In the endless sea of losing that the Pittsburgh Pirates are currently mired in, it’s hard to think of a rookie that was more exciting than Andrew McCutchen was in 2009. Jason Bay’s Rookie of the Year campaign in 2004 was fantastic, sure, but Bay was already 25 by that point and we didn’t watch him rise through the minors and all he really did was replace Brian Giles. McCutchen was a Pirate draft pick, a kid that was drafted by the Pirates and who we watched every step of the way, and when he burst onto the scene last year he was everything we’d all hoped for and more. He was fast and hit with pop and made diving catches and came up with huge clutch hits and suddenly, there was one guy that we could be proud of as Pirate fans, no matter how many games we lost, no matter how many players we traded.
Now in his second year, we get to face all the questions that great rookie seasons bring about. Was his flash of power (12 homers and a .471 slugging percentage in 108 games) real, or will he slide back towards his minor league numbers? Will pitchers handle him differently with more of a book on him? How will he adjust? In a more abstract sense, how does a 23-year old perform with the expectations of an entire fan base upon him?
It’s not remotely fair to McCutchen, but Pirate fans need McCutchen to be the player that he was last year. We need a guy to rally around, to pin our future hopes on, to be, as my dad would put it, our Moses (Passover reference purely coincidental). So, can he be that guy? Are those expectations unfair?
Because of McCutchen’s career .423 slugging percentage and 43 homers over 511 games, the place most projection systems predict a sophomore slump for McCutchen is in his power. Bill James projects him for a .430 SLG and 13 homers, CHONE has him at .445/12, ZiPS has him at 15/.446, and Marcel has him at 12/.471. Since none of the systems see a huge dip coming in last year’s OBP (they all have him between .355 and .365), they’re all projecting fine seasons for him once his position and defense are figured in even if they’re not quite up to the torrid pace that he set last season.
As much as McCutchen’s power surge last year may seem out of place with his minor league numbers, let’s not forget that they’re not really out of line with the 49 games he played with Indianapolis before his callup. There, he slugged .493 with 10 doubles, eight triples, and four homers. McCutchen’s career high for total bases in a minor league season was 239 in 134 games Hickory and Altoona in 2006. Last year he had 303 in 157 games with Indianapolis and Pittsburgh. But McCutchen was a high school draftee that was aggressively promoted through the Pirates’ system. He was in Double-A by 19, Triple-A by 20, and he made his big league debut at 20. Being young at each level, he was never expected to show a ton of power (though he did show some nice pop in that ’06 season) but to rather show a good approach at the plate and move on once it was obvious he could handle himself.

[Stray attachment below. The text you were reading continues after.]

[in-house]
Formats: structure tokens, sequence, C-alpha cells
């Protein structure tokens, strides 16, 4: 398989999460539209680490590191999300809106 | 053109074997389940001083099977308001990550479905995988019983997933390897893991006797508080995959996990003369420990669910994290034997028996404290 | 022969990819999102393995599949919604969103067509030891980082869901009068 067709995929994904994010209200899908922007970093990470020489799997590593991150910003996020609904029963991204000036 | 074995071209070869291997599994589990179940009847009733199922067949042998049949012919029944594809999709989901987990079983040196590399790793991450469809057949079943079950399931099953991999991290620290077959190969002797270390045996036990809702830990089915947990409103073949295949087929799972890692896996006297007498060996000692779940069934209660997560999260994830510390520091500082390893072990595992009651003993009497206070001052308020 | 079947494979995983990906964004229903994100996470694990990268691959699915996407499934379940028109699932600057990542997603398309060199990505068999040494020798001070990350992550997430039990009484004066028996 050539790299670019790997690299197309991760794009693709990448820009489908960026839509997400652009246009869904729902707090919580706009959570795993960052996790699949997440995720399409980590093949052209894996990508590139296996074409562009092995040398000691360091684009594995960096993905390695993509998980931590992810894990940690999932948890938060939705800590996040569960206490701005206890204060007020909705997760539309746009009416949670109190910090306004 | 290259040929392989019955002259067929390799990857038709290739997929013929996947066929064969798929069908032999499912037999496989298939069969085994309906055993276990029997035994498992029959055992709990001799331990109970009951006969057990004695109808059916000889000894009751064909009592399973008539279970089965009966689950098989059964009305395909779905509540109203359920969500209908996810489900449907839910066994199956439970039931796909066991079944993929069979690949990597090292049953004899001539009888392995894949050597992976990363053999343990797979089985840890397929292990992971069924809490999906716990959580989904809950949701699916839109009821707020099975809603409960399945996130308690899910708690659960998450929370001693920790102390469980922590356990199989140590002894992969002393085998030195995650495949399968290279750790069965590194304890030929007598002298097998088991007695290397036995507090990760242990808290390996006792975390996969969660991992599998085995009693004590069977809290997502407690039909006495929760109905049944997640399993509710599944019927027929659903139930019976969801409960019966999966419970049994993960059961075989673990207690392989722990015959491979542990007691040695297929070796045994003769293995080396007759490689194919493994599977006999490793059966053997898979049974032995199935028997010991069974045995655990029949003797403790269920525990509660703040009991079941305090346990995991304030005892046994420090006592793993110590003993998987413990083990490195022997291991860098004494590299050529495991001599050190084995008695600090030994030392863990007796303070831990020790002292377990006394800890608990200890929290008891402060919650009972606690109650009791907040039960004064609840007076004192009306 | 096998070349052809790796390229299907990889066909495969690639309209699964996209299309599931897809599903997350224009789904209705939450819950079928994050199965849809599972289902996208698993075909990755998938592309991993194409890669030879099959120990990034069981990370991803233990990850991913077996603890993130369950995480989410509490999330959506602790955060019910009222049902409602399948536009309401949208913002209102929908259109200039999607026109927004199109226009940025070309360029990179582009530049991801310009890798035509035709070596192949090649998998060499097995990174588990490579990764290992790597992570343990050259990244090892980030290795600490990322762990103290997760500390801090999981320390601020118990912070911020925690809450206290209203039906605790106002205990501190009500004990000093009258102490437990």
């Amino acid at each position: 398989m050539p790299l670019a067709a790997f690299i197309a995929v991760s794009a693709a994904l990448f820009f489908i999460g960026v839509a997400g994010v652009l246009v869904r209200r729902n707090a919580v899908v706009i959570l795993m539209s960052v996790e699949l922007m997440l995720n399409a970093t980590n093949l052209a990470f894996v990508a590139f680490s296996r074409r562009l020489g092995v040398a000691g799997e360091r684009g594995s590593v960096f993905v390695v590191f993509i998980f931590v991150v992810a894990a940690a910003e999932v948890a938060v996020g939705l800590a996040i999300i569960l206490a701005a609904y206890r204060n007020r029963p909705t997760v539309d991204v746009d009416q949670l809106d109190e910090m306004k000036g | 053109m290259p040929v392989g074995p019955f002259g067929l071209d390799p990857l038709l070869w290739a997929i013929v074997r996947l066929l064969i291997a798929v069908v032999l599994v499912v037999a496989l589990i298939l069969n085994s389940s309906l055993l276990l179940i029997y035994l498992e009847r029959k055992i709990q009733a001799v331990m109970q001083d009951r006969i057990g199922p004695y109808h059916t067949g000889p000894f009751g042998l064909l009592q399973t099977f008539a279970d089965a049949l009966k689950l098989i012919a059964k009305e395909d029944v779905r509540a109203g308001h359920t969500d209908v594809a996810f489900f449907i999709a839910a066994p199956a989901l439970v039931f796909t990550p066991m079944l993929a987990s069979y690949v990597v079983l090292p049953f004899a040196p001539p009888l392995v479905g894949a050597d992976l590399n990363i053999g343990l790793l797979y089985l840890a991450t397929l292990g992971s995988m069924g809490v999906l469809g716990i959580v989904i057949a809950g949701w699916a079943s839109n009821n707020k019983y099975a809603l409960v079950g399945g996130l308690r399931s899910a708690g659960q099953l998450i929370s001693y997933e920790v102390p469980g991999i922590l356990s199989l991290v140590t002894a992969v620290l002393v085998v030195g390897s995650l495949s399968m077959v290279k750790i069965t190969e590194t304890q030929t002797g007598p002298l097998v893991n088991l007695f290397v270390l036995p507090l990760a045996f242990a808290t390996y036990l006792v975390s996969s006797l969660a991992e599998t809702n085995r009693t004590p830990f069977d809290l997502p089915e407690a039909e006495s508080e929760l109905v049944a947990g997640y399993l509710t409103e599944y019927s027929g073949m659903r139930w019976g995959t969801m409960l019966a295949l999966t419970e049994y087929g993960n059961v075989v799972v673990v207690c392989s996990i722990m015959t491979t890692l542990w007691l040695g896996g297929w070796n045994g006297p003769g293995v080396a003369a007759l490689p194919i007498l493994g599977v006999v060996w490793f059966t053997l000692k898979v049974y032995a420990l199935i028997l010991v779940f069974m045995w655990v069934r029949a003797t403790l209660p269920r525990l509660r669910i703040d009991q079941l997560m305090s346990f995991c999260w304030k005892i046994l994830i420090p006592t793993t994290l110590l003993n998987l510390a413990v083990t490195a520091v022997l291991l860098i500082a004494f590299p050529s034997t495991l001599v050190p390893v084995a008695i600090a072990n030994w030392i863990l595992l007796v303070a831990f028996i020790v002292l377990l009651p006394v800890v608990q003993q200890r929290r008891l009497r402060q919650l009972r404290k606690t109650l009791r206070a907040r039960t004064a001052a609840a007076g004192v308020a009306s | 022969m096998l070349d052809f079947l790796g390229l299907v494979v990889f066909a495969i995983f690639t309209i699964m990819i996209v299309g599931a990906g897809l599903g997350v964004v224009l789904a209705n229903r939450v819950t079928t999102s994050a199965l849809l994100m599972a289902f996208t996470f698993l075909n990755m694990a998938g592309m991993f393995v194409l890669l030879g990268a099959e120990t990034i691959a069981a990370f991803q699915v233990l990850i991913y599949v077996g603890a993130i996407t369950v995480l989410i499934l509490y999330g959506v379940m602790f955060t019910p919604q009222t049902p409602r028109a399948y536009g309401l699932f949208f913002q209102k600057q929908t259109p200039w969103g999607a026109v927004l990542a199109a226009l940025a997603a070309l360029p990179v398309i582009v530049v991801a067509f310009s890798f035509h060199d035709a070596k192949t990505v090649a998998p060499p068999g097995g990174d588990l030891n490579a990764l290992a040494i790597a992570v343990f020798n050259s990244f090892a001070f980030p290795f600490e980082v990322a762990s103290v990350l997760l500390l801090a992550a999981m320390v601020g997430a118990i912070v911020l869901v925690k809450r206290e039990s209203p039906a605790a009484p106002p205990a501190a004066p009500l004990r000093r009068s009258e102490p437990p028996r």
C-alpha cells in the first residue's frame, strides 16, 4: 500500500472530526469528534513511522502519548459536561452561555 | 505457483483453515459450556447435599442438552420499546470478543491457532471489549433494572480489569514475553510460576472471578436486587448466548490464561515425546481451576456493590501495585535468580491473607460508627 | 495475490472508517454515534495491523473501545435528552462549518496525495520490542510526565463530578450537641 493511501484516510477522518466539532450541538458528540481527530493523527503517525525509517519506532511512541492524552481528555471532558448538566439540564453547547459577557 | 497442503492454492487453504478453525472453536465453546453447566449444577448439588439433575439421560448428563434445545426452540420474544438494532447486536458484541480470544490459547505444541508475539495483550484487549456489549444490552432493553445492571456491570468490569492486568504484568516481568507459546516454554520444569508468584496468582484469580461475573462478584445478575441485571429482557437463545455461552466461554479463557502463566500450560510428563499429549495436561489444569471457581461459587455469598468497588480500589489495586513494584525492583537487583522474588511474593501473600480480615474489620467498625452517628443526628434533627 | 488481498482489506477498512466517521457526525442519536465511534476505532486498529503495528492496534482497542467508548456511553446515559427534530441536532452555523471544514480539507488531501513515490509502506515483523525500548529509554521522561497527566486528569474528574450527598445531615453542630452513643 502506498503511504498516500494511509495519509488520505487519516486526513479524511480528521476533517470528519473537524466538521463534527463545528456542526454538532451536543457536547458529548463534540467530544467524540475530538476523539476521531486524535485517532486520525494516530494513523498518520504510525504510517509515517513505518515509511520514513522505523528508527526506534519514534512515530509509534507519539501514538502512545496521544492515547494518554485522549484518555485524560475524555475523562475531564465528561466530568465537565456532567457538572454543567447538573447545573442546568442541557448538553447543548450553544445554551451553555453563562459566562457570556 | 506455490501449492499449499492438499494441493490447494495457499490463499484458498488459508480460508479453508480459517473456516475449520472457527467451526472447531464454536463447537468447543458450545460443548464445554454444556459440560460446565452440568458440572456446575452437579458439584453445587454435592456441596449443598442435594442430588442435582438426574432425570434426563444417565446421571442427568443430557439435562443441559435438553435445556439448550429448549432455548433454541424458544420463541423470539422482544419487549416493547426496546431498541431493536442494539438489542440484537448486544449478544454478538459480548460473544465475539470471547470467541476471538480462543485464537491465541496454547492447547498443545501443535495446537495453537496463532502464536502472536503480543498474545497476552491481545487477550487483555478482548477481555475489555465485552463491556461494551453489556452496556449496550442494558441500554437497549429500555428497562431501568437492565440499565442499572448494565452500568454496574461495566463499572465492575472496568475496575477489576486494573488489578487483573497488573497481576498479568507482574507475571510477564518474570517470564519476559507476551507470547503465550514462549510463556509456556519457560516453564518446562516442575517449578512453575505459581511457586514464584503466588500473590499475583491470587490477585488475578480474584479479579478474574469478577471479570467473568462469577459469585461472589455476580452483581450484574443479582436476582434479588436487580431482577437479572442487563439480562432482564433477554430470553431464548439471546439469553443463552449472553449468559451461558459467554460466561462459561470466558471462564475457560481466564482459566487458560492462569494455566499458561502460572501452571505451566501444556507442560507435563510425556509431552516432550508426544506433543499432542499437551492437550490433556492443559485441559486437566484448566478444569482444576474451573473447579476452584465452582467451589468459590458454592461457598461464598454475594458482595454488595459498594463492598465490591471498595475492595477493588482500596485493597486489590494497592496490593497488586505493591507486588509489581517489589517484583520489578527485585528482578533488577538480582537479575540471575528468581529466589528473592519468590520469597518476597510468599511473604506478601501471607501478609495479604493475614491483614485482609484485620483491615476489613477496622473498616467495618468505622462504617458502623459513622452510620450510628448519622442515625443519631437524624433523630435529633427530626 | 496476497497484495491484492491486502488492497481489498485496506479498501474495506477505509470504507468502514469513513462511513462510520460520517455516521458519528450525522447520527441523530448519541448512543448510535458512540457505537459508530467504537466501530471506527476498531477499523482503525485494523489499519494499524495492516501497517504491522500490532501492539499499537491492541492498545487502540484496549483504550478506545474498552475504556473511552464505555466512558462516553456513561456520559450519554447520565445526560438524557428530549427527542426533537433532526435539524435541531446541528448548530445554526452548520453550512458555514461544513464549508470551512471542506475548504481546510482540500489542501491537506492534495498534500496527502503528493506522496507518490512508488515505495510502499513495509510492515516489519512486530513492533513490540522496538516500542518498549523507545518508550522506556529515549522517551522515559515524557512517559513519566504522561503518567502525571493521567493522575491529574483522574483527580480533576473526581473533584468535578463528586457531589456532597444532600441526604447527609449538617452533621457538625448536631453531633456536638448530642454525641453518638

It doesn’t seem unreasonable to think that last year’s breakout for McCutchen could’ve simply been his talent finally catching up to the competition, though. At FanGraphs, Bryan Smith compared some rookie outfielders’ numbers to their minor league numbers and found that McCutchen’s biggest difference last year was more line drives, something that could certainly be sustainable.
To be perfectly honest, I’m a little nervous to try and make a prediction for McCutchen in 2010. I really think that last year may have been a breakout and not something unsustainable. I try to avoid saying things without something solid to base them on, but I’ve just got a feeling about the guy that I haven’t had about a player in a long time, maybe ever. But there’s always room for regression and the Pirates sometimes seem to invite that more than other teams, so I’m always hesitant to get my hopes up. Like any young player, the only way to be certain what the future holds for McCutchen is to keep watching him. Based on what we’ve seen and what we know about him, doing that should be fun.